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There's no way around it: Vaginal odor is a sensitive topic that can be hard for many women to talk about. But if you've noticed your usual scent has shifted during or after menopause, you may be wondering what's normal and what isn't.
Here are answers to some of your most common questions about vaginal odor during and after menopause, plus ways to promote overall vaginal health and when to talk about vaginal odor with your healthcare provider.
What Should the Vagina Smell Like?
You may be asking yourself “how can I make my vagina smell better?” But let’s start off discussing how a vagina smells, naturally. The vagina normally has a musky scent. But the truth is, every woman's vaginal odor is unique, and each individual's scent can shift over time and during certain situations, like after having sex. As long as a woman isn't experiencing discomfort, or signs of an infection (think symptoms such as burning, irritation or copious discharge), there is no "right" or "wrong" way for a vagina to smell. A vaginal odor that’s stronger than normal could be a sign of infection or another issue but will usually be accompanied by one or more of the symptoms listed above.1
Vaginal Odor During or After Menopause
Menopause doesn't directly cause the vagina to have an unpleasant odor. However, hormonal shifts that happen starting in perimenopause, can result in changes to the vagina's normal scent and overall vaginal health.2 During this time, declining estrogen levels can lead to changes in the vagina's pH and glucose levels.3 These shifts, which are completely normal, can lead to thinner, drier vaginal tissues and changes in the types of bacteria that populate the vagina. In turn, you may notice several vaginal changes. These can include discomfort, itching, or burning; a change in your typical vaginal discharge, or a slight difference in your vagina's scent.4,5 Perimenopause and menopause can also put women at higher risk for certain infections, like bacterial vaginosis, that can potentially impact vaginal odor, too.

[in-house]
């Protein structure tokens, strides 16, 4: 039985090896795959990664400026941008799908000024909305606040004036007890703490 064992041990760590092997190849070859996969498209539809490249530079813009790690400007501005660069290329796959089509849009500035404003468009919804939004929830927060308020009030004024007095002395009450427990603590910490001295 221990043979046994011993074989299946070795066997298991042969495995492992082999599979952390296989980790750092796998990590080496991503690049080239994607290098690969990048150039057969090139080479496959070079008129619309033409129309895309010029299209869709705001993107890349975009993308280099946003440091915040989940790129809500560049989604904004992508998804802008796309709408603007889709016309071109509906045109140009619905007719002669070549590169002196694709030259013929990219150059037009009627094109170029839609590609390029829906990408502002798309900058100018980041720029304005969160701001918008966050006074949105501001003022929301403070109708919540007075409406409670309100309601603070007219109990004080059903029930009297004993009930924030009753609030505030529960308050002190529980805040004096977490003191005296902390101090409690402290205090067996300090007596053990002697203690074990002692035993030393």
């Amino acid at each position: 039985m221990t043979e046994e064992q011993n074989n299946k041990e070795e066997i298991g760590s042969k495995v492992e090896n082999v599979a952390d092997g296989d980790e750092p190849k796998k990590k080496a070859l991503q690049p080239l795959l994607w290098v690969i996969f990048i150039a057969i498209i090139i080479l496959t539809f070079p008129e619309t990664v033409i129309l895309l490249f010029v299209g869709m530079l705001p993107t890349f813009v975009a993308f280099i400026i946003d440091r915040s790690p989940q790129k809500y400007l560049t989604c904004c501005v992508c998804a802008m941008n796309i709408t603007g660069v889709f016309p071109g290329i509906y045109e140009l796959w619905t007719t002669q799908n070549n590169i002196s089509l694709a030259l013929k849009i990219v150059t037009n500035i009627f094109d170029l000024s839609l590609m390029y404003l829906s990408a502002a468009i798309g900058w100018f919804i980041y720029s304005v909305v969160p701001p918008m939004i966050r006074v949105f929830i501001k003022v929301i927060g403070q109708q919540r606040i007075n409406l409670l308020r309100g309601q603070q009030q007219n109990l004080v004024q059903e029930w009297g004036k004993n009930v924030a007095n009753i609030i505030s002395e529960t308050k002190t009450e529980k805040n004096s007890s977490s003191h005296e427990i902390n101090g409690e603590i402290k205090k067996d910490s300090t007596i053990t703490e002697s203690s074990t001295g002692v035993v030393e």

What Are the Possible Causes of Vaginal Odor After Menopause?
A number of things can potentially cause vaginal odor to shift. Some factors may be more likely to occur during or after menopause, while others have the potential to impact a woman's vaginal scent at any age. These can include:
- Vaginal infections. Bacterial vaginosis – an overgrowth of certain bacteria in the vagina – is the most common cause of vaginal odor changes and is more likely to occur during and after menopause. Sexually transmitted infections like trichomoniasis can affect vaginal odor as well.6
- If your vaginal scent seems to change when your nerves are frayed, you're not imagining it. The stress hormone cortisol has been shown to cause changes to the natural balance of bacteria in the vagina7, which may result in a shift in menopause vaginal odor.
- Strong-smelling foods like garlic or tuna can temporarily cause the vagina to have a stronger odor.8 Some research has also found a link between high-fat diets and an increased risk for odor-causing infections like bacterial vaginosis.9 High protein, keto diets may also be linked to a change in vaginal scent.10